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Assault Weapons Ban sunsets. No drive by bayonetings!

The 10-year-old Assault Weapons Ban expired Sept. 13 without anarchy devastating the nation. While the anti-gun movement screamed the ban's sunset would unleash a "flood of assault weapons," the market remains subdued, with only a few reports of increased sales.

"We've had a lot of calls from people asking about the high-capacity magazines, but not many of them have come in, yet," said Rick Millo, owner of Valley Firearms in Shelton, Conn., who was visited by the news media the day after the ban expired. "I also told him we hadn't had any drive by bayonetings," referring to the hysteria of the anti-gun movement.

"You're talking about lethal weapons that can kill a lot of people in a short amount of time," said Shikha Hamilton of the Million Mom March. The misrepresentation of what the ban actually did, prohibiting certain cosmetic features, was common in the anti-gun movement's effort to renew the law.


"Now, these guns, designed by military scientists to inflict the maximum level of damage to human beings, are back on the street," Sarah Brady of the Brady Campaign said in an open letter to President Bush. "You should be ashamed."

Democratic Presidential nominee, Sen. John Kerry said, "Today George Bush made the job of terrorists easier and made the job of America's law enforcement officers harder."

The ban was allowed to expire because it was "a feel-good piece of legislation," said House of Representatives Majority Leader Tom Delay (Rep.-Texas).

Some dealers did report an increase in business. Dave Anver of Dave's Guns in Denver, reported 15 to 20 customers had asked about firearms, but most dealers indicate business was normal.

"I haven't had much interest," said Bill Lowe, owner of Bill's Sporting Goods Store in Claremore, Okla. "The only thing it will do is reduce the value of the high-cap magazines we already have."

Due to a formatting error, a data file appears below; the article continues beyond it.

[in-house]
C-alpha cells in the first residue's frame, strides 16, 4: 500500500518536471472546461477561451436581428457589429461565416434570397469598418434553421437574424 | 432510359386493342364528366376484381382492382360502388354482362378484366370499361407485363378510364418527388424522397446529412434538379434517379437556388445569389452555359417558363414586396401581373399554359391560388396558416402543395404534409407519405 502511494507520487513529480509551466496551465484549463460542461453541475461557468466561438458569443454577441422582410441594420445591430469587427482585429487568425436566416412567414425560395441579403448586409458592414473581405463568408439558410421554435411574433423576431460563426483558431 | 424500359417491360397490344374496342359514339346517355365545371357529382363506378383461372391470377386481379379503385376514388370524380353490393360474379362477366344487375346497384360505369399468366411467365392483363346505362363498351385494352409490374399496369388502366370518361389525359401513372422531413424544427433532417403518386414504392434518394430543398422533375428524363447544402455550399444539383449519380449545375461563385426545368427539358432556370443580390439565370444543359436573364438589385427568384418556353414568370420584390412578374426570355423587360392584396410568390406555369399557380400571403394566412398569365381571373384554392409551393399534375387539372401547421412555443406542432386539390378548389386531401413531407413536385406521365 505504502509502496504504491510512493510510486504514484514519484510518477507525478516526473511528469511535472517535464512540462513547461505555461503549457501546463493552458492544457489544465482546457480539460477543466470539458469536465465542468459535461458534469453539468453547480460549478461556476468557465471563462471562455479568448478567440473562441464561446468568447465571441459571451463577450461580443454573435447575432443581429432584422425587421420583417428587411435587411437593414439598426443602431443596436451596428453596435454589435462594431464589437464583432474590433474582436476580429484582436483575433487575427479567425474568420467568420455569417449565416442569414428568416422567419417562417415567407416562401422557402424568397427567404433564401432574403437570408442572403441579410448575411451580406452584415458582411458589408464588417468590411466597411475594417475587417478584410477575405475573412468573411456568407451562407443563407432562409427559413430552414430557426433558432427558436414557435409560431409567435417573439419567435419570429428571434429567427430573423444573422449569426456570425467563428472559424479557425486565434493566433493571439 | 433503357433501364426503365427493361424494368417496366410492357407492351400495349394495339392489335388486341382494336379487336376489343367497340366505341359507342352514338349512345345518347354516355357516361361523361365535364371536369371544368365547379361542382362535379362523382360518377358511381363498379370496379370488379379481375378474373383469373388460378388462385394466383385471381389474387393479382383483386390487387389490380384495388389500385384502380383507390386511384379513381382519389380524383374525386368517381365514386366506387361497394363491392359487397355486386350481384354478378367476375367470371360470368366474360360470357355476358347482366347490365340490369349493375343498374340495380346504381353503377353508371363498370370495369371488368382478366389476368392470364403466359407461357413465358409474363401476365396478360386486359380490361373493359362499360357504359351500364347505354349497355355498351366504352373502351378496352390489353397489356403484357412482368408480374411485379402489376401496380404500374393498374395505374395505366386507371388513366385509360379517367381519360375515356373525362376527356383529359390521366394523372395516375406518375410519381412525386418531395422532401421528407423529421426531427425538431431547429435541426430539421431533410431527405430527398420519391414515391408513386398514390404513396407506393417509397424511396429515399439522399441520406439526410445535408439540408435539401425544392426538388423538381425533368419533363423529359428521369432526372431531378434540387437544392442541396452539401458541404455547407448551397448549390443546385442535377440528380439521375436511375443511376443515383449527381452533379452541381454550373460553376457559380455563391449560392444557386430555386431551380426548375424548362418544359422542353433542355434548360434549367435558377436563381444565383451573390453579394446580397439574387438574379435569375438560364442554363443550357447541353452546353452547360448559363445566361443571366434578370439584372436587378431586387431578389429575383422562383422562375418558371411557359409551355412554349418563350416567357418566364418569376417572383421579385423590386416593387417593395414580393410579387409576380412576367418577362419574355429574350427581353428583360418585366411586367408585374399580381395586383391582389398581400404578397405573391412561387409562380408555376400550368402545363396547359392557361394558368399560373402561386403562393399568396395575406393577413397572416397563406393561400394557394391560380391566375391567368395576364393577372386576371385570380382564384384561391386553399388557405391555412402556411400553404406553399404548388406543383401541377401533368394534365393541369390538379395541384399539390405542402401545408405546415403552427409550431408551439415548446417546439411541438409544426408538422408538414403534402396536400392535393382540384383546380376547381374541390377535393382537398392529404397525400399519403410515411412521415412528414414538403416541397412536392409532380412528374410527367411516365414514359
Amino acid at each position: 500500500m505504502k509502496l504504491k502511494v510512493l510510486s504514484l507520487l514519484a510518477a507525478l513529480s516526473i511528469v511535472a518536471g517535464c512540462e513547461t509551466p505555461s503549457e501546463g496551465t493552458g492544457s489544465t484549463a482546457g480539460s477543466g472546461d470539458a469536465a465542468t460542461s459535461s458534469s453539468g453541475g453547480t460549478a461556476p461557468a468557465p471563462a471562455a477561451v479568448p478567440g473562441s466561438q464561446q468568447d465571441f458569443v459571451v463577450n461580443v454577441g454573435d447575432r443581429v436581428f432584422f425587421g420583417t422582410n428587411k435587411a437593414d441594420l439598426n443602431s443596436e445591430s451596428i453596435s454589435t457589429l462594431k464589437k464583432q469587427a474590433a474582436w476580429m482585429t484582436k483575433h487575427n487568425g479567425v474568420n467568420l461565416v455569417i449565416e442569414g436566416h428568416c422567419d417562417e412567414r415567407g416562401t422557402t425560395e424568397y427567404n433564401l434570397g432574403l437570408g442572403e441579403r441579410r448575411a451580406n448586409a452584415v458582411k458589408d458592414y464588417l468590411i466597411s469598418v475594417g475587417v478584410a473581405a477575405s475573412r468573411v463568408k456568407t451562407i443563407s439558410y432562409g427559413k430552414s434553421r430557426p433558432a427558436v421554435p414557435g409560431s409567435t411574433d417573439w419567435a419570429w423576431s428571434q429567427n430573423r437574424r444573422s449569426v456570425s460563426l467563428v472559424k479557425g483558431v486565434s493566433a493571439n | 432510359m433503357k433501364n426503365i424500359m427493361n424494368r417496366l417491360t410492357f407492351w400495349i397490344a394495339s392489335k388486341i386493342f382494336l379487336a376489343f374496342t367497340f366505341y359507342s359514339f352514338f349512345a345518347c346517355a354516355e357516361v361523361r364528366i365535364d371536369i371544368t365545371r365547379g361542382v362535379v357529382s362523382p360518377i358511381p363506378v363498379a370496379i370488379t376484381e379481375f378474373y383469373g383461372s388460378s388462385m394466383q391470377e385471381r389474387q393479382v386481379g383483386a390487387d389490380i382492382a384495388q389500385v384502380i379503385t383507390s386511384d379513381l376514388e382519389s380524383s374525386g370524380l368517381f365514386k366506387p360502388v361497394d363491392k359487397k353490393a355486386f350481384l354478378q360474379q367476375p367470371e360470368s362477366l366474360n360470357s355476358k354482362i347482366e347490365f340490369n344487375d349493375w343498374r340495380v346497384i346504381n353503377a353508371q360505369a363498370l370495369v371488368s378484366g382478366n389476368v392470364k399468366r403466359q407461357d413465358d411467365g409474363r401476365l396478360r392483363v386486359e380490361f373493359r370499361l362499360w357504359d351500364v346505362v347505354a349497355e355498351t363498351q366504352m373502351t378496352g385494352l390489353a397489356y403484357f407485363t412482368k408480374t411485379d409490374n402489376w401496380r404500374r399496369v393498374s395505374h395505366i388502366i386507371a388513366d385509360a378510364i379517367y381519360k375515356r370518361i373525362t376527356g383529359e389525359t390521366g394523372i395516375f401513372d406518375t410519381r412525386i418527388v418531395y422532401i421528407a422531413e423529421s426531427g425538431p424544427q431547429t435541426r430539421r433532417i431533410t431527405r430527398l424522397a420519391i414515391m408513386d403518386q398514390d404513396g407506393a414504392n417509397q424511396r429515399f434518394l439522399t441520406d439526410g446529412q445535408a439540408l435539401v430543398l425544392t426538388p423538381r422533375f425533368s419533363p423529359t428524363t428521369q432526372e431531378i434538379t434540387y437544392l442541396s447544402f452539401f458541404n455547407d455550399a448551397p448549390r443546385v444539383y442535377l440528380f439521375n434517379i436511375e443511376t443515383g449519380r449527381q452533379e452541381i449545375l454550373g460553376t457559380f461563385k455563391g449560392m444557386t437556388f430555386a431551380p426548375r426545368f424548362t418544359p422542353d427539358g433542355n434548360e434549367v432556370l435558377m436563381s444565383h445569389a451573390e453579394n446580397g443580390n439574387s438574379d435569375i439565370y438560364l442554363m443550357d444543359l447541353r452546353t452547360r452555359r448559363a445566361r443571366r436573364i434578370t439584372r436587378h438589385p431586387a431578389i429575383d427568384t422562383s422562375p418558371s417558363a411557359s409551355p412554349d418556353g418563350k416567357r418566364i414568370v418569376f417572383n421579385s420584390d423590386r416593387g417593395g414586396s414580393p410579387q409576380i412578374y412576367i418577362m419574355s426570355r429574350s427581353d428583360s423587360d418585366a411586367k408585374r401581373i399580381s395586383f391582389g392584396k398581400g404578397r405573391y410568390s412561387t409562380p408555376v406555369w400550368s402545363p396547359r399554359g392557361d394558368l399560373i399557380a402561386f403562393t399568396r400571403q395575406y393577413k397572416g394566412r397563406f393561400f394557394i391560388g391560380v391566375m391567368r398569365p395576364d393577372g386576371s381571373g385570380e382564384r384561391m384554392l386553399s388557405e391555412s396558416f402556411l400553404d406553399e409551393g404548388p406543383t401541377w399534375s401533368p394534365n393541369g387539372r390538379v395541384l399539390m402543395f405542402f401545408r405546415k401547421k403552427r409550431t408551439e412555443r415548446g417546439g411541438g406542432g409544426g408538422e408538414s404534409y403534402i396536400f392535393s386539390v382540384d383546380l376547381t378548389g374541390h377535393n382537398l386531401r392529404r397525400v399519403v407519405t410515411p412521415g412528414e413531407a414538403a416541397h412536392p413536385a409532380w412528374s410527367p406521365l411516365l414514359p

Bryon Tucker, president of Davidson's, said the major distributor had received a great number of telephone calls from dealers.

"Because we're a law enforcement distributor, we probably have more product to sell than other distributors," Tucker said. "Most of our calls were for high-cap mags, but we don't have the goods available, because manufacturers haven't been able ship anything yet."

A number of firearm manufacturers are offering free high-capacity magazines, via Web sites, to consumers who purchase new firearms, or in some cases, to those who bought new guns recently.

"We can now offer higher capacity magazines to our customers, as we did prior to the ban," said Roy Cuny, Smith & Wesson president. "We already offer these magazines for law enforcement, so for us, it's just getting back to where we were."

Taurus International is offering high-capacity magazines for 11 of its handguns.

"We're giving our customers an opportunity to own a high-cap magazine for the Taurus handguns they now own," said Bob Morrison. Taurus executive vice president and COO. "I don't expect a great increase in sales. That only occurs when something is banned."

Beretta is giving customers two high-capacity magazines with new 92/96 series pistols or the Cx4 Storm purchased between June 1 and Oct. 31. Para-Ordnance is offering customers two free high-capacity magazines for every Para PXT Hi-Cap .45 ACP bought between Sept. 14 and Nov. 30.

DPMS, Bushmaster and Mec-Gar are offering a number of high-capacity magazines on their Web sites. In addition, DPMS and Bushmaster are advertising firearm options that were prohibited by the ban. At ArmaLite, President Mark A. Westrom said he sees a slight increase in sales.

"I think we'll see a bit of an up-tick in business, but not as much as people think," Westrom said. "The sunset of the ban affects only a corner of our market. It will help our sales, but it's not the boon that the Brady bunch has threatened it would be."

Concerning the expiration of the ban, Cuny said it is "a return to a more rational world. A lot of people misunderstood what the ban did."

Morrison said, "It's the quivering death of an unneeded law that had no affect on crime. It was a poorly conceived stop-gap measure to satisfy the media and gun opponents."

Westrom expressed concern, "because for a decade, we've had relative peace. Now, in many states, we're going to see a cry for some type of action."

Industry experts caution dealers to ensure they are complying with all state and federal laws that are still in affect. The ATF's Web site,, has additional information.

Russ Thurman, Editor
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Title Annotation:Industry News
Author:Thurman, Russ
Publication:Shooting Industry
Date:Oct 1, 2004
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